Wishing you an old fashioned Christmas

By Dolores Renfrow - Country through and through

So many things make up our memories of Christmas past – the smell of freshly cut cedar… oranges, spicy nutmeg… the faded memory of the neighborhood country store at Christmastime.

We were not rich folks – fact of the matter, we were by some standards, poor. But then, most evenyone else was in the same boat, so to speak. Therefore, the fact that we didn’t have a lot of money did not matter at all!

Somehow, my father would scrape together enough to go to the Turnertown Store to purchase fruit and some candy. It was a treat we looked forward to; for we didn’t get oranges and store bought candy very often.

I remember so well going with my father to that ol’ store. The rickety door of that country store, covered with years of grime by being opened by countless working folks’ hands, would swing open. The wood stove in the center of the store along with the old wood floors, emitted an earthy, homey smell. There would be bushel baskets and boxes of fruit; apples, oranges and sometimes grapes.

The long glass showcase where the candy was kept also bore the prints of little hands and faces like my own, which had been pressed up against its glass exterior, probably “drooling” at the wonderful looking candies inside.

The store keeper, smiling, would welcome us. “Howdy Owen. You all come on in. What’d you all be a needin’ ta’day? Are ye aiming t’buy that there young’un some fruit and candy fer Christmas?” I looked excitedly at my father. Would he?

Carefully I watched father. He removed his old cap and scratched his head as if he was studying the matter. Then, replacing the cap back on his head, he reached in his overalls and retrieved his billfold.

“I reckon so,” said my father. “Kindly fix up some of dem apples ‘n’ oranges, a good sack of ‘um; and ‘bout a pound of that stick candy and a few of dem chocolate drops too,” said my father.

The storekeeper grinned. “And you, little lady?” he said to me, “have ye been a good girl? Is ol’ Santy a comin’ to see ye?”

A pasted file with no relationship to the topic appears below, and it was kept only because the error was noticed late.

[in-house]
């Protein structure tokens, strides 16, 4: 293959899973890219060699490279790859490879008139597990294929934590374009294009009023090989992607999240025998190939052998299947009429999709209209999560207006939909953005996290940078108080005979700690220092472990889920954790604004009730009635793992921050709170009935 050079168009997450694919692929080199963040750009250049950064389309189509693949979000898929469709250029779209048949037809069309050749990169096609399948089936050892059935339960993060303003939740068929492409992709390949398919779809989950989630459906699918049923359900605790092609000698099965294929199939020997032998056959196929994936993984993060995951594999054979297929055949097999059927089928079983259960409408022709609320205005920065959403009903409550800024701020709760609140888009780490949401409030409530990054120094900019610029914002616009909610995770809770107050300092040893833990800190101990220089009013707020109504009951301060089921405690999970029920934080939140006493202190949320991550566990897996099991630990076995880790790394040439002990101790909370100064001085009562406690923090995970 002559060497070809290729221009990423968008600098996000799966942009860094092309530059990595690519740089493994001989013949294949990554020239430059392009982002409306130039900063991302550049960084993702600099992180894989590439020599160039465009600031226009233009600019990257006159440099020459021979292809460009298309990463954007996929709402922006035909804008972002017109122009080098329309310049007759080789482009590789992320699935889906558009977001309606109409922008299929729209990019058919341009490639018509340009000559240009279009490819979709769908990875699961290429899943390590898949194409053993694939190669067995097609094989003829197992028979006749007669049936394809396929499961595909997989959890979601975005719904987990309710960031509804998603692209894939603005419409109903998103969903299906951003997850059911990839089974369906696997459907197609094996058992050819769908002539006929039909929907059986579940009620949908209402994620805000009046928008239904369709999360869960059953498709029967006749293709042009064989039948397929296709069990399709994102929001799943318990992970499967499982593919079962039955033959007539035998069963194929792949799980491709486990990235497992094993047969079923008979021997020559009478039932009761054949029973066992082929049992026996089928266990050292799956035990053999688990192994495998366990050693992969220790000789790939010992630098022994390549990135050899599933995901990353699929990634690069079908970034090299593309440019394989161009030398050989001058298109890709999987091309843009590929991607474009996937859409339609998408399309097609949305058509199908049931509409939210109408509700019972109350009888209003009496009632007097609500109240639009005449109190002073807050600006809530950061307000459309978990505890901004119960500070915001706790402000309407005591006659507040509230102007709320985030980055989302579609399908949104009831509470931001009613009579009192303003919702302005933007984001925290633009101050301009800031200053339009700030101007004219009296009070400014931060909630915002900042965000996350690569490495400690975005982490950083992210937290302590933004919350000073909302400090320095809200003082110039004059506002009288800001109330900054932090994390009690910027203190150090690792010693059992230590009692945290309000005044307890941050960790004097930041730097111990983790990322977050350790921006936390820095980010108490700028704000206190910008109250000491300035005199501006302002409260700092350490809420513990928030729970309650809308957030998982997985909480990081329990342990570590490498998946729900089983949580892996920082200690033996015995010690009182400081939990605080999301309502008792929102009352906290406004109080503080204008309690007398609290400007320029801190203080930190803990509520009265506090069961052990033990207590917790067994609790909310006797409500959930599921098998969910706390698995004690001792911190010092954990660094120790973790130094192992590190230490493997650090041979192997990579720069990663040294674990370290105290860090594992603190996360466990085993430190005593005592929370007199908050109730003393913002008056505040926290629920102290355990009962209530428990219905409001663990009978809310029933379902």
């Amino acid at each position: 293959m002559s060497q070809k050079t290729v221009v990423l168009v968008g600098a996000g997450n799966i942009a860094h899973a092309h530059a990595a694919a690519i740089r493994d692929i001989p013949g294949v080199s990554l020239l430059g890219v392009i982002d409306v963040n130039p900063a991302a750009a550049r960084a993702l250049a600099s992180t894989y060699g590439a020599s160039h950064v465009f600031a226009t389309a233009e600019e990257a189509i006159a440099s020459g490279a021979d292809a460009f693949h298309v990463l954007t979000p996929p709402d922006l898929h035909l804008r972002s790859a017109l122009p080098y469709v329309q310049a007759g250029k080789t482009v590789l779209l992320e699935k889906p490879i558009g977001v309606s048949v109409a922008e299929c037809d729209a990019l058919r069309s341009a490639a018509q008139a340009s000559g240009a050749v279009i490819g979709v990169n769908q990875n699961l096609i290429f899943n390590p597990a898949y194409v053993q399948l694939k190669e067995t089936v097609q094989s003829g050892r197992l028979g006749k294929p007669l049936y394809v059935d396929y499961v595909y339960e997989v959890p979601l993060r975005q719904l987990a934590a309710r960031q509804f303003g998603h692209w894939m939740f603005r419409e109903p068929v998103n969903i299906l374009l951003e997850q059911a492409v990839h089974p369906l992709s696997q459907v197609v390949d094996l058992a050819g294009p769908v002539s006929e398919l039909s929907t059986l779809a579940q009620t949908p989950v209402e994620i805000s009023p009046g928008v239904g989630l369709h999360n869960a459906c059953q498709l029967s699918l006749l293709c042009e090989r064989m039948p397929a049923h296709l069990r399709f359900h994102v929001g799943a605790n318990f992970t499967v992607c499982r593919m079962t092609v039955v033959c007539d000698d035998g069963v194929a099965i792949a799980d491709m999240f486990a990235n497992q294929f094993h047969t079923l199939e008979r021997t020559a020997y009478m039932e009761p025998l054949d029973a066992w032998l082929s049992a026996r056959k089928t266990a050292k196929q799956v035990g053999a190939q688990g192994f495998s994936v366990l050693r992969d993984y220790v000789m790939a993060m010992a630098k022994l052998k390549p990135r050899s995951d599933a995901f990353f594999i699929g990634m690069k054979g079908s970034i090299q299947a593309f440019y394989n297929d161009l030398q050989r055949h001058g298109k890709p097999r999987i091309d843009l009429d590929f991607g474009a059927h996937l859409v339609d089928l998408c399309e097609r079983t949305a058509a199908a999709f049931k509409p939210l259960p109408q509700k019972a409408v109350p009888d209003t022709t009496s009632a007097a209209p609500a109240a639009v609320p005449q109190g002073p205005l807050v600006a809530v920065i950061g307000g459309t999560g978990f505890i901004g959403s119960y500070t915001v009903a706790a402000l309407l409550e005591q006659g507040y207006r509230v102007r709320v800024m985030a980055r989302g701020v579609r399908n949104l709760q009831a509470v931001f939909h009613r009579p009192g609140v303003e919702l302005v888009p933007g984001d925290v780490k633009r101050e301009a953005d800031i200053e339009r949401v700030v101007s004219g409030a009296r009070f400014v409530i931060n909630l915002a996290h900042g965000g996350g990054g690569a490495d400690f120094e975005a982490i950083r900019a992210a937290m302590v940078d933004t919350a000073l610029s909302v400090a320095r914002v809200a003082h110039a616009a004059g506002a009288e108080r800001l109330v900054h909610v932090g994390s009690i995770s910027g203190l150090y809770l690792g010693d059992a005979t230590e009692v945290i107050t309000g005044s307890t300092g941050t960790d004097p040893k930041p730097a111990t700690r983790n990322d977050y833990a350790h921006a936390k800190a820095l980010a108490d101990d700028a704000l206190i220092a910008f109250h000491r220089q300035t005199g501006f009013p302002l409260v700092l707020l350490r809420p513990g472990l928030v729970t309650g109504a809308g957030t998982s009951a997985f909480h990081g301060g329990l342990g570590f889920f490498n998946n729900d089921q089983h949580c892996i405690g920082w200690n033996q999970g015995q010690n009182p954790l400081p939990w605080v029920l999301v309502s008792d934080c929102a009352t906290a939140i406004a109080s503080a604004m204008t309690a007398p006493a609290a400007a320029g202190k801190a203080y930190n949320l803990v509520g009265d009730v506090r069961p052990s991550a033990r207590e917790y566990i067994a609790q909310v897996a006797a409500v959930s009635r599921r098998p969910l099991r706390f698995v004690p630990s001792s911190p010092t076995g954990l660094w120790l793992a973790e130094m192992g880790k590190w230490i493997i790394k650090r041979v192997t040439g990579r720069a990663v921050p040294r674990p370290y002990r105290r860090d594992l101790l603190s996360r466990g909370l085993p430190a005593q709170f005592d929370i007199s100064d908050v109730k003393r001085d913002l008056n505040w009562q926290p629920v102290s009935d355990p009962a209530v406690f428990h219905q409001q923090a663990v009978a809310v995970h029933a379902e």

I was bashful, but I answered, “Tessum, I’s been good and I sure hope he brings me somethin’ – me and brother both!” Brother was older than me, but I always wanted him included in everything. But he didn’t come with us that wintry December day. He was home wrestling with a freshly cut cedar tree. He had cut the big tree out by the horse lot and it was a nice one; thick and green. However, he was having a lot of trouble with his home made tree stand. It just would not stand straight.

He was a raring. “The dad-ratted thing. I jest can’t get her to stand up right,” he said with a sigh. “I think it’s real purty even if’n it’s kindly leaning to one side,” I told him. “We we get it all decorated, it’ll be fine brother, don’t you worry none. It’ll be fine.”

And it was too. As we hung out old tattered garland and our sparce ornaments, the leaning cedar Christmas tree was in my childish eyes, a beautiful sight.

That night mama made her special “Christmas Boiled Custard.” I can still see her standing in that ol’ kitchen wearing her gingham apron, grating fresh nutmeg for the boiled custard. The wonderful spicy aroma that filled our old farm house!

These are tender, sweet memories that make Christmas so memorable. Christmas is upon us. Many years have come and gone since those days and I have learned one thing. The Christmas spirit comes from the heart. It is realizing why we celebrate Christmas – the birth of Jesus and knowing that we are loved and cared about and loving and caring about others.

It’s about sharing – giving of yourself, your time, your love with others.

I’ve discovered that by doing various things (even small things) for others I am filled with the spirit of Christmas.

Somehow, it seems we are all lonesome and need to know that someone loves and cares about us.

So my wish for you, dear readers, is an old fashioned Christmas. One filled with love and joy. A Christmas of sharing with others whose path we cross. “More blessed to give than receive?” Truly it ;tis so.

Till next time.


By Dolores Renfrow

Country through and through

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